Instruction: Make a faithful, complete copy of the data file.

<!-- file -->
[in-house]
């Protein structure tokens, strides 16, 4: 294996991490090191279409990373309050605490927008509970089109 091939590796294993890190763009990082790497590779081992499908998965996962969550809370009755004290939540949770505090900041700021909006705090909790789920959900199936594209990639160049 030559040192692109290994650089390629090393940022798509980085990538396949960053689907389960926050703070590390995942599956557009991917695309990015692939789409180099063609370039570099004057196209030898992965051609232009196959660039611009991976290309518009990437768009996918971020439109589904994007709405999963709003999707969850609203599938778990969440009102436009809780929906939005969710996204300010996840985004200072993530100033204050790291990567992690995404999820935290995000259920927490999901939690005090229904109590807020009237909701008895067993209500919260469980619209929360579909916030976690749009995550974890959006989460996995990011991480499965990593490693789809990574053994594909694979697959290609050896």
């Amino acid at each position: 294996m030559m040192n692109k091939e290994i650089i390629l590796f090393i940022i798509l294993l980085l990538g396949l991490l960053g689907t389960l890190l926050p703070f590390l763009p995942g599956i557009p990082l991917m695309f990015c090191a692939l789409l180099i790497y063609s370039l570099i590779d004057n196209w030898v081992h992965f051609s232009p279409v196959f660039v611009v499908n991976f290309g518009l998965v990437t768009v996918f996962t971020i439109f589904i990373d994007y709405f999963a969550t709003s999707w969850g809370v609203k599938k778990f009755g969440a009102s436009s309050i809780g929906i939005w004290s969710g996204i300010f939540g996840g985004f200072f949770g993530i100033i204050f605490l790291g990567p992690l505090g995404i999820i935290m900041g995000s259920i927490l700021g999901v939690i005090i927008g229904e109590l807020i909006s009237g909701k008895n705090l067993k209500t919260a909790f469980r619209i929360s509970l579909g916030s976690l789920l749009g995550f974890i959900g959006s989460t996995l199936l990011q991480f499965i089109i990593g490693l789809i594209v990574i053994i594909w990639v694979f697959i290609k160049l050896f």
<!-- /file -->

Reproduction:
[in-house]
């Protein structure tokens, strides 16, 4: 294996991490090191279409990373309050605490927008509970089109 091939590796294993890190763009990082790497590779081992499908998965996962969550809370009755004290939540949770505090900041700021909006705090909790789920959900199936594209990639160049 030559040192692109290994650089390629090393940022798509980085990538396949960053689907389960926050703070590390995942599956557009991917695309990015692939789409180099063609370039570099004057196209030898992965051609232009196959660039611009991976290309518009990437768009996918971020439109589904994007709405999963709003999707969850609203599938778990969440009102436009809780929906939005969710996204300010996840985004200072993530100033204050790291990567992690995404999820935290995000259920927490999901939690005090229904109590807020009237909701008895067993209500919260469980619209929360579909916030976690749009995550974890959006989460996995990011991480499965990593490693789809990574053994594909694979697959290609050896």
């Amino acid at each position: 294996m030559m040192n692109k091939e290994i650089i390629l590796f090393i940022i798509l294993l980085l990538g396949l991490l960053g689907t389960l890190l926050p703070f590390l763009p995942g599956i557009p990082l991917m695309f990015c090191a692939l789409l180099i790497y063609s370039l570099i590779d004057n196209w030898v081992h992965f051609s232009p279409v196959f660039v611009v499908n991976f290309g518009l998965v990437t768009v996918f996962t971020i439109f589904i990373d994007y709405f999963a969550t709003s999707w969850g809370v609203k599938k778990f009755g969440a009102s436009s309050i809780g929906i939005w004290s969710g996204i300010f939540g996840g985004f200072f949770g993530i100033i204050f605490l790291g990567p992690l505090g995404i999820i935290m900041g995000s259920i927490l700021g999901v939690i005090i927008g229904e109590l807020i909006s009237g909701k008895n705090l067993k209500t919260a909790f469980r619209i929360s509970l579909g916030s976690l789920l749009g995550f974890i959900g959006s989460t996995l199936l990011q991480f499965i089109i990593g490693l789809i594209v990574i053994i594909w990639v694979f697959i290609k160049l050896f």